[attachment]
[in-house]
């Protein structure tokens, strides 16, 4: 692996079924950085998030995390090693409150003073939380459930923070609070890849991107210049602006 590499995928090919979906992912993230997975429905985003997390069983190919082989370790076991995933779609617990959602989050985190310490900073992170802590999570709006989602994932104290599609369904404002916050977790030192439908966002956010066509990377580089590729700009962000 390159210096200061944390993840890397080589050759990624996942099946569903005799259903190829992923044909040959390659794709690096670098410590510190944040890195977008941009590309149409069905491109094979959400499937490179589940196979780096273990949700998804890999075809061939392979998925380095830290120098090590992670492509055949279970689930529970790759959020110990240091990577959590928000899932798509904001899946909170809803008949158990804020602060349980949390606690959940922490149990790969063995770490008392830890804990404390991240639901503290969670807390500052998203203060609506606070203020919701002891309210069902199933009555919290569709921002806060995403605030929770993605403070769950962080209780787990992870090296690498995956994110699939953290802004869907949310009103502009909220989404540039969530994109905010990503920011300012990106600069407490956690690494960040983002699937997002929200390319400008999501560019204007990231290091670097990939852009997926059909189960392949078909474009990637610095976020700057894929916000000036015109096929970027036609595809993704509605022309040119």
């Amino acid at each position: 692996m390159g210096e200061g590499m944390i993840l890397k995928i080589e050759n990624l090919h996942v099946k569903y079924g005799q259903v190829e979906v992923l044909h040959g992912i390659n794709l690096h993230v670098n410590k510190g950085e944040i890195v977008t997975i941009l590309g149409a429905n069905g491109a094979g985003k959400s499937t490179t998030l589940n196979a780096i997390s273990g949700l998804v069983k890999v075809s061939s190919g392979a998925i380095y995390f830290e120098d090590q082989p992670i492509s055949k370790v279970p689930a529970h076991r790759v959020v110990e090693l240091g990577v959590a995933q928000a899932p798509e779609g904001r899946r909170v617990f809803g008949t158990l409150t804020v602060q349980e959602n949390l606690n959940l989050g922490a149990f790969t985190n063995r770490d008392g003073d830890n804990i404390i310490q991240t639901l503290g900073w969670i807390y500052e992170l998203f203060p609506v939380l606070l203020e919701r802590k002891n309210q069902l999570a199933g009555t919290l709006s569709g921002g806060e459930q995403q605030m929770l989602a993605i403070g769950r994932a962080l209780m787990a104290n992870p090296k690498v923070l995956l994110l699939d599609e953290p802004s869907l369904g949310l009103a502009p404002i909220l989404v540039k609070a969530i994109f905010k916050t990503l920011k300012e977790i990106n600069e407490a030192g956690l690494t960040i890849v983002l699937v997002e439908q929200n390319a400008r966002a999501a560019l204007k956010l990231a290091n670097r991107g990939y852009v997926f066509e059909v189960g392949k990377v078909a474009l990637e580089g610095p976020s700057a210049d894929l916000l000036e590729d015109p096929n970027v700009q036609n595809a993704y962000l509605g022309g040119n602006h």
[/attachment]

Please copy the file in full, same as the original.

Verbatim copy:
[in-house]
């Protein structure tokens, strides 16, 4: 692996079924950085998030995390090693409150003073939380459930923070609070890849991107210049602006 590499995928090919979906992912993230997975429905985003997390069983190919082989370790076991995933779609617990959602989050985190310490900073992170802590999570709006989602994932104290599609369904404002916050977790030192439908966002956010066509990377580089590729700009962000 390159210096200061944390993840890397080589050759990624996942099946569903005799259903190829992923044909040959390659794709690096670098410590510190944040890195977008941009590309149409069905491109094979959400499937490179589940196979780096273990949700998804890999075809061939392979998925380095830290120098090590992670492509055949279970689930529970790759959020110990240091990577959590928000899932798509904001899946909170809803008949158990804020602060349980949390606690959940922490149990790969063995770490008392830890804990404390991240639901503290969670807390500052998203203060609506606070203020919701002891309210069902199933009555919290569709921002806060995403605030929770993605403070769950962080209780787990992870090296690498995956994110699939953290802004869907949310009103502009909220989404540039969530994109905010990503920011300012990106600069407490956690690494960040983002699937997002929200390319400008999501560019204007990231290091670097990939852009997926059909189960392949078909474009990637610095976020700057894929916000000036015109096929970027036609595809993704509605022309040119």
């Amino acid at each position: 692996m390159g210096e200061g590499m944390i993840l890397k995928i080589e050759n990624l090919h996942v099946k569903y079924g005799q259903v190829e979906v992923l044909h040959g992912i390659n794709l690096h993230v670098n410590k510190g950085e944040i890195v977008t997975i941009l590309g149409a429905n069905g491109a094979g985003k959400s499937t490179t998030l589940n196979a780096i997390s273990g949700l998804v069983k890999v075809s061939s190919g392979a998925i380095y995390f830290e120098d090590q082989p992670i492509s055949k370790v279970p689930a529970h076991r790759v959020v110990e090693l240091g990577v959590a995933q928000a899932p798509e779609g904001r899946r909170v617990f809803g008949t158990l409150t804020v602060q349980e959602n949390l606690n959940l989050g922490a149990f790969t985190n063995r770490d008392g003073d830890n804990i404390i310490q991240t639901l503290g900073w969670i807390y500052e992170l998203f203060p609506v939380l606070l203020e919701r802590k002891n309210q069902l999570a199933g009555t919290l709006s569709g921002g806060e459930q995403q605030m929770l989602a993605i403070g769950r994932a962080l209780m787990a104290n992870p090296k690498v923070l995956l994110l699939d599609e953290p802004s869907l369904g949310l009103a502009p404002i909220l989404v540039k609070a969530i994109f905010k916050t990503l920011k300012e977790i990106n600069e407490a030192g956690l690494t960040i890849v983002l699937v997002e439908q929200n390319a400008r966002a999501a560019l204007k956010l990231a290091n670097r991107g990939y852009v997926f066509e059909v189960g392949k990377v078909a474009l990637e580089g610095p976020s700057a210049d894929l916000l000036e590729d015109p096929n970027v700009q036609n595809a993704y962000l509605g022309g040119n602006h």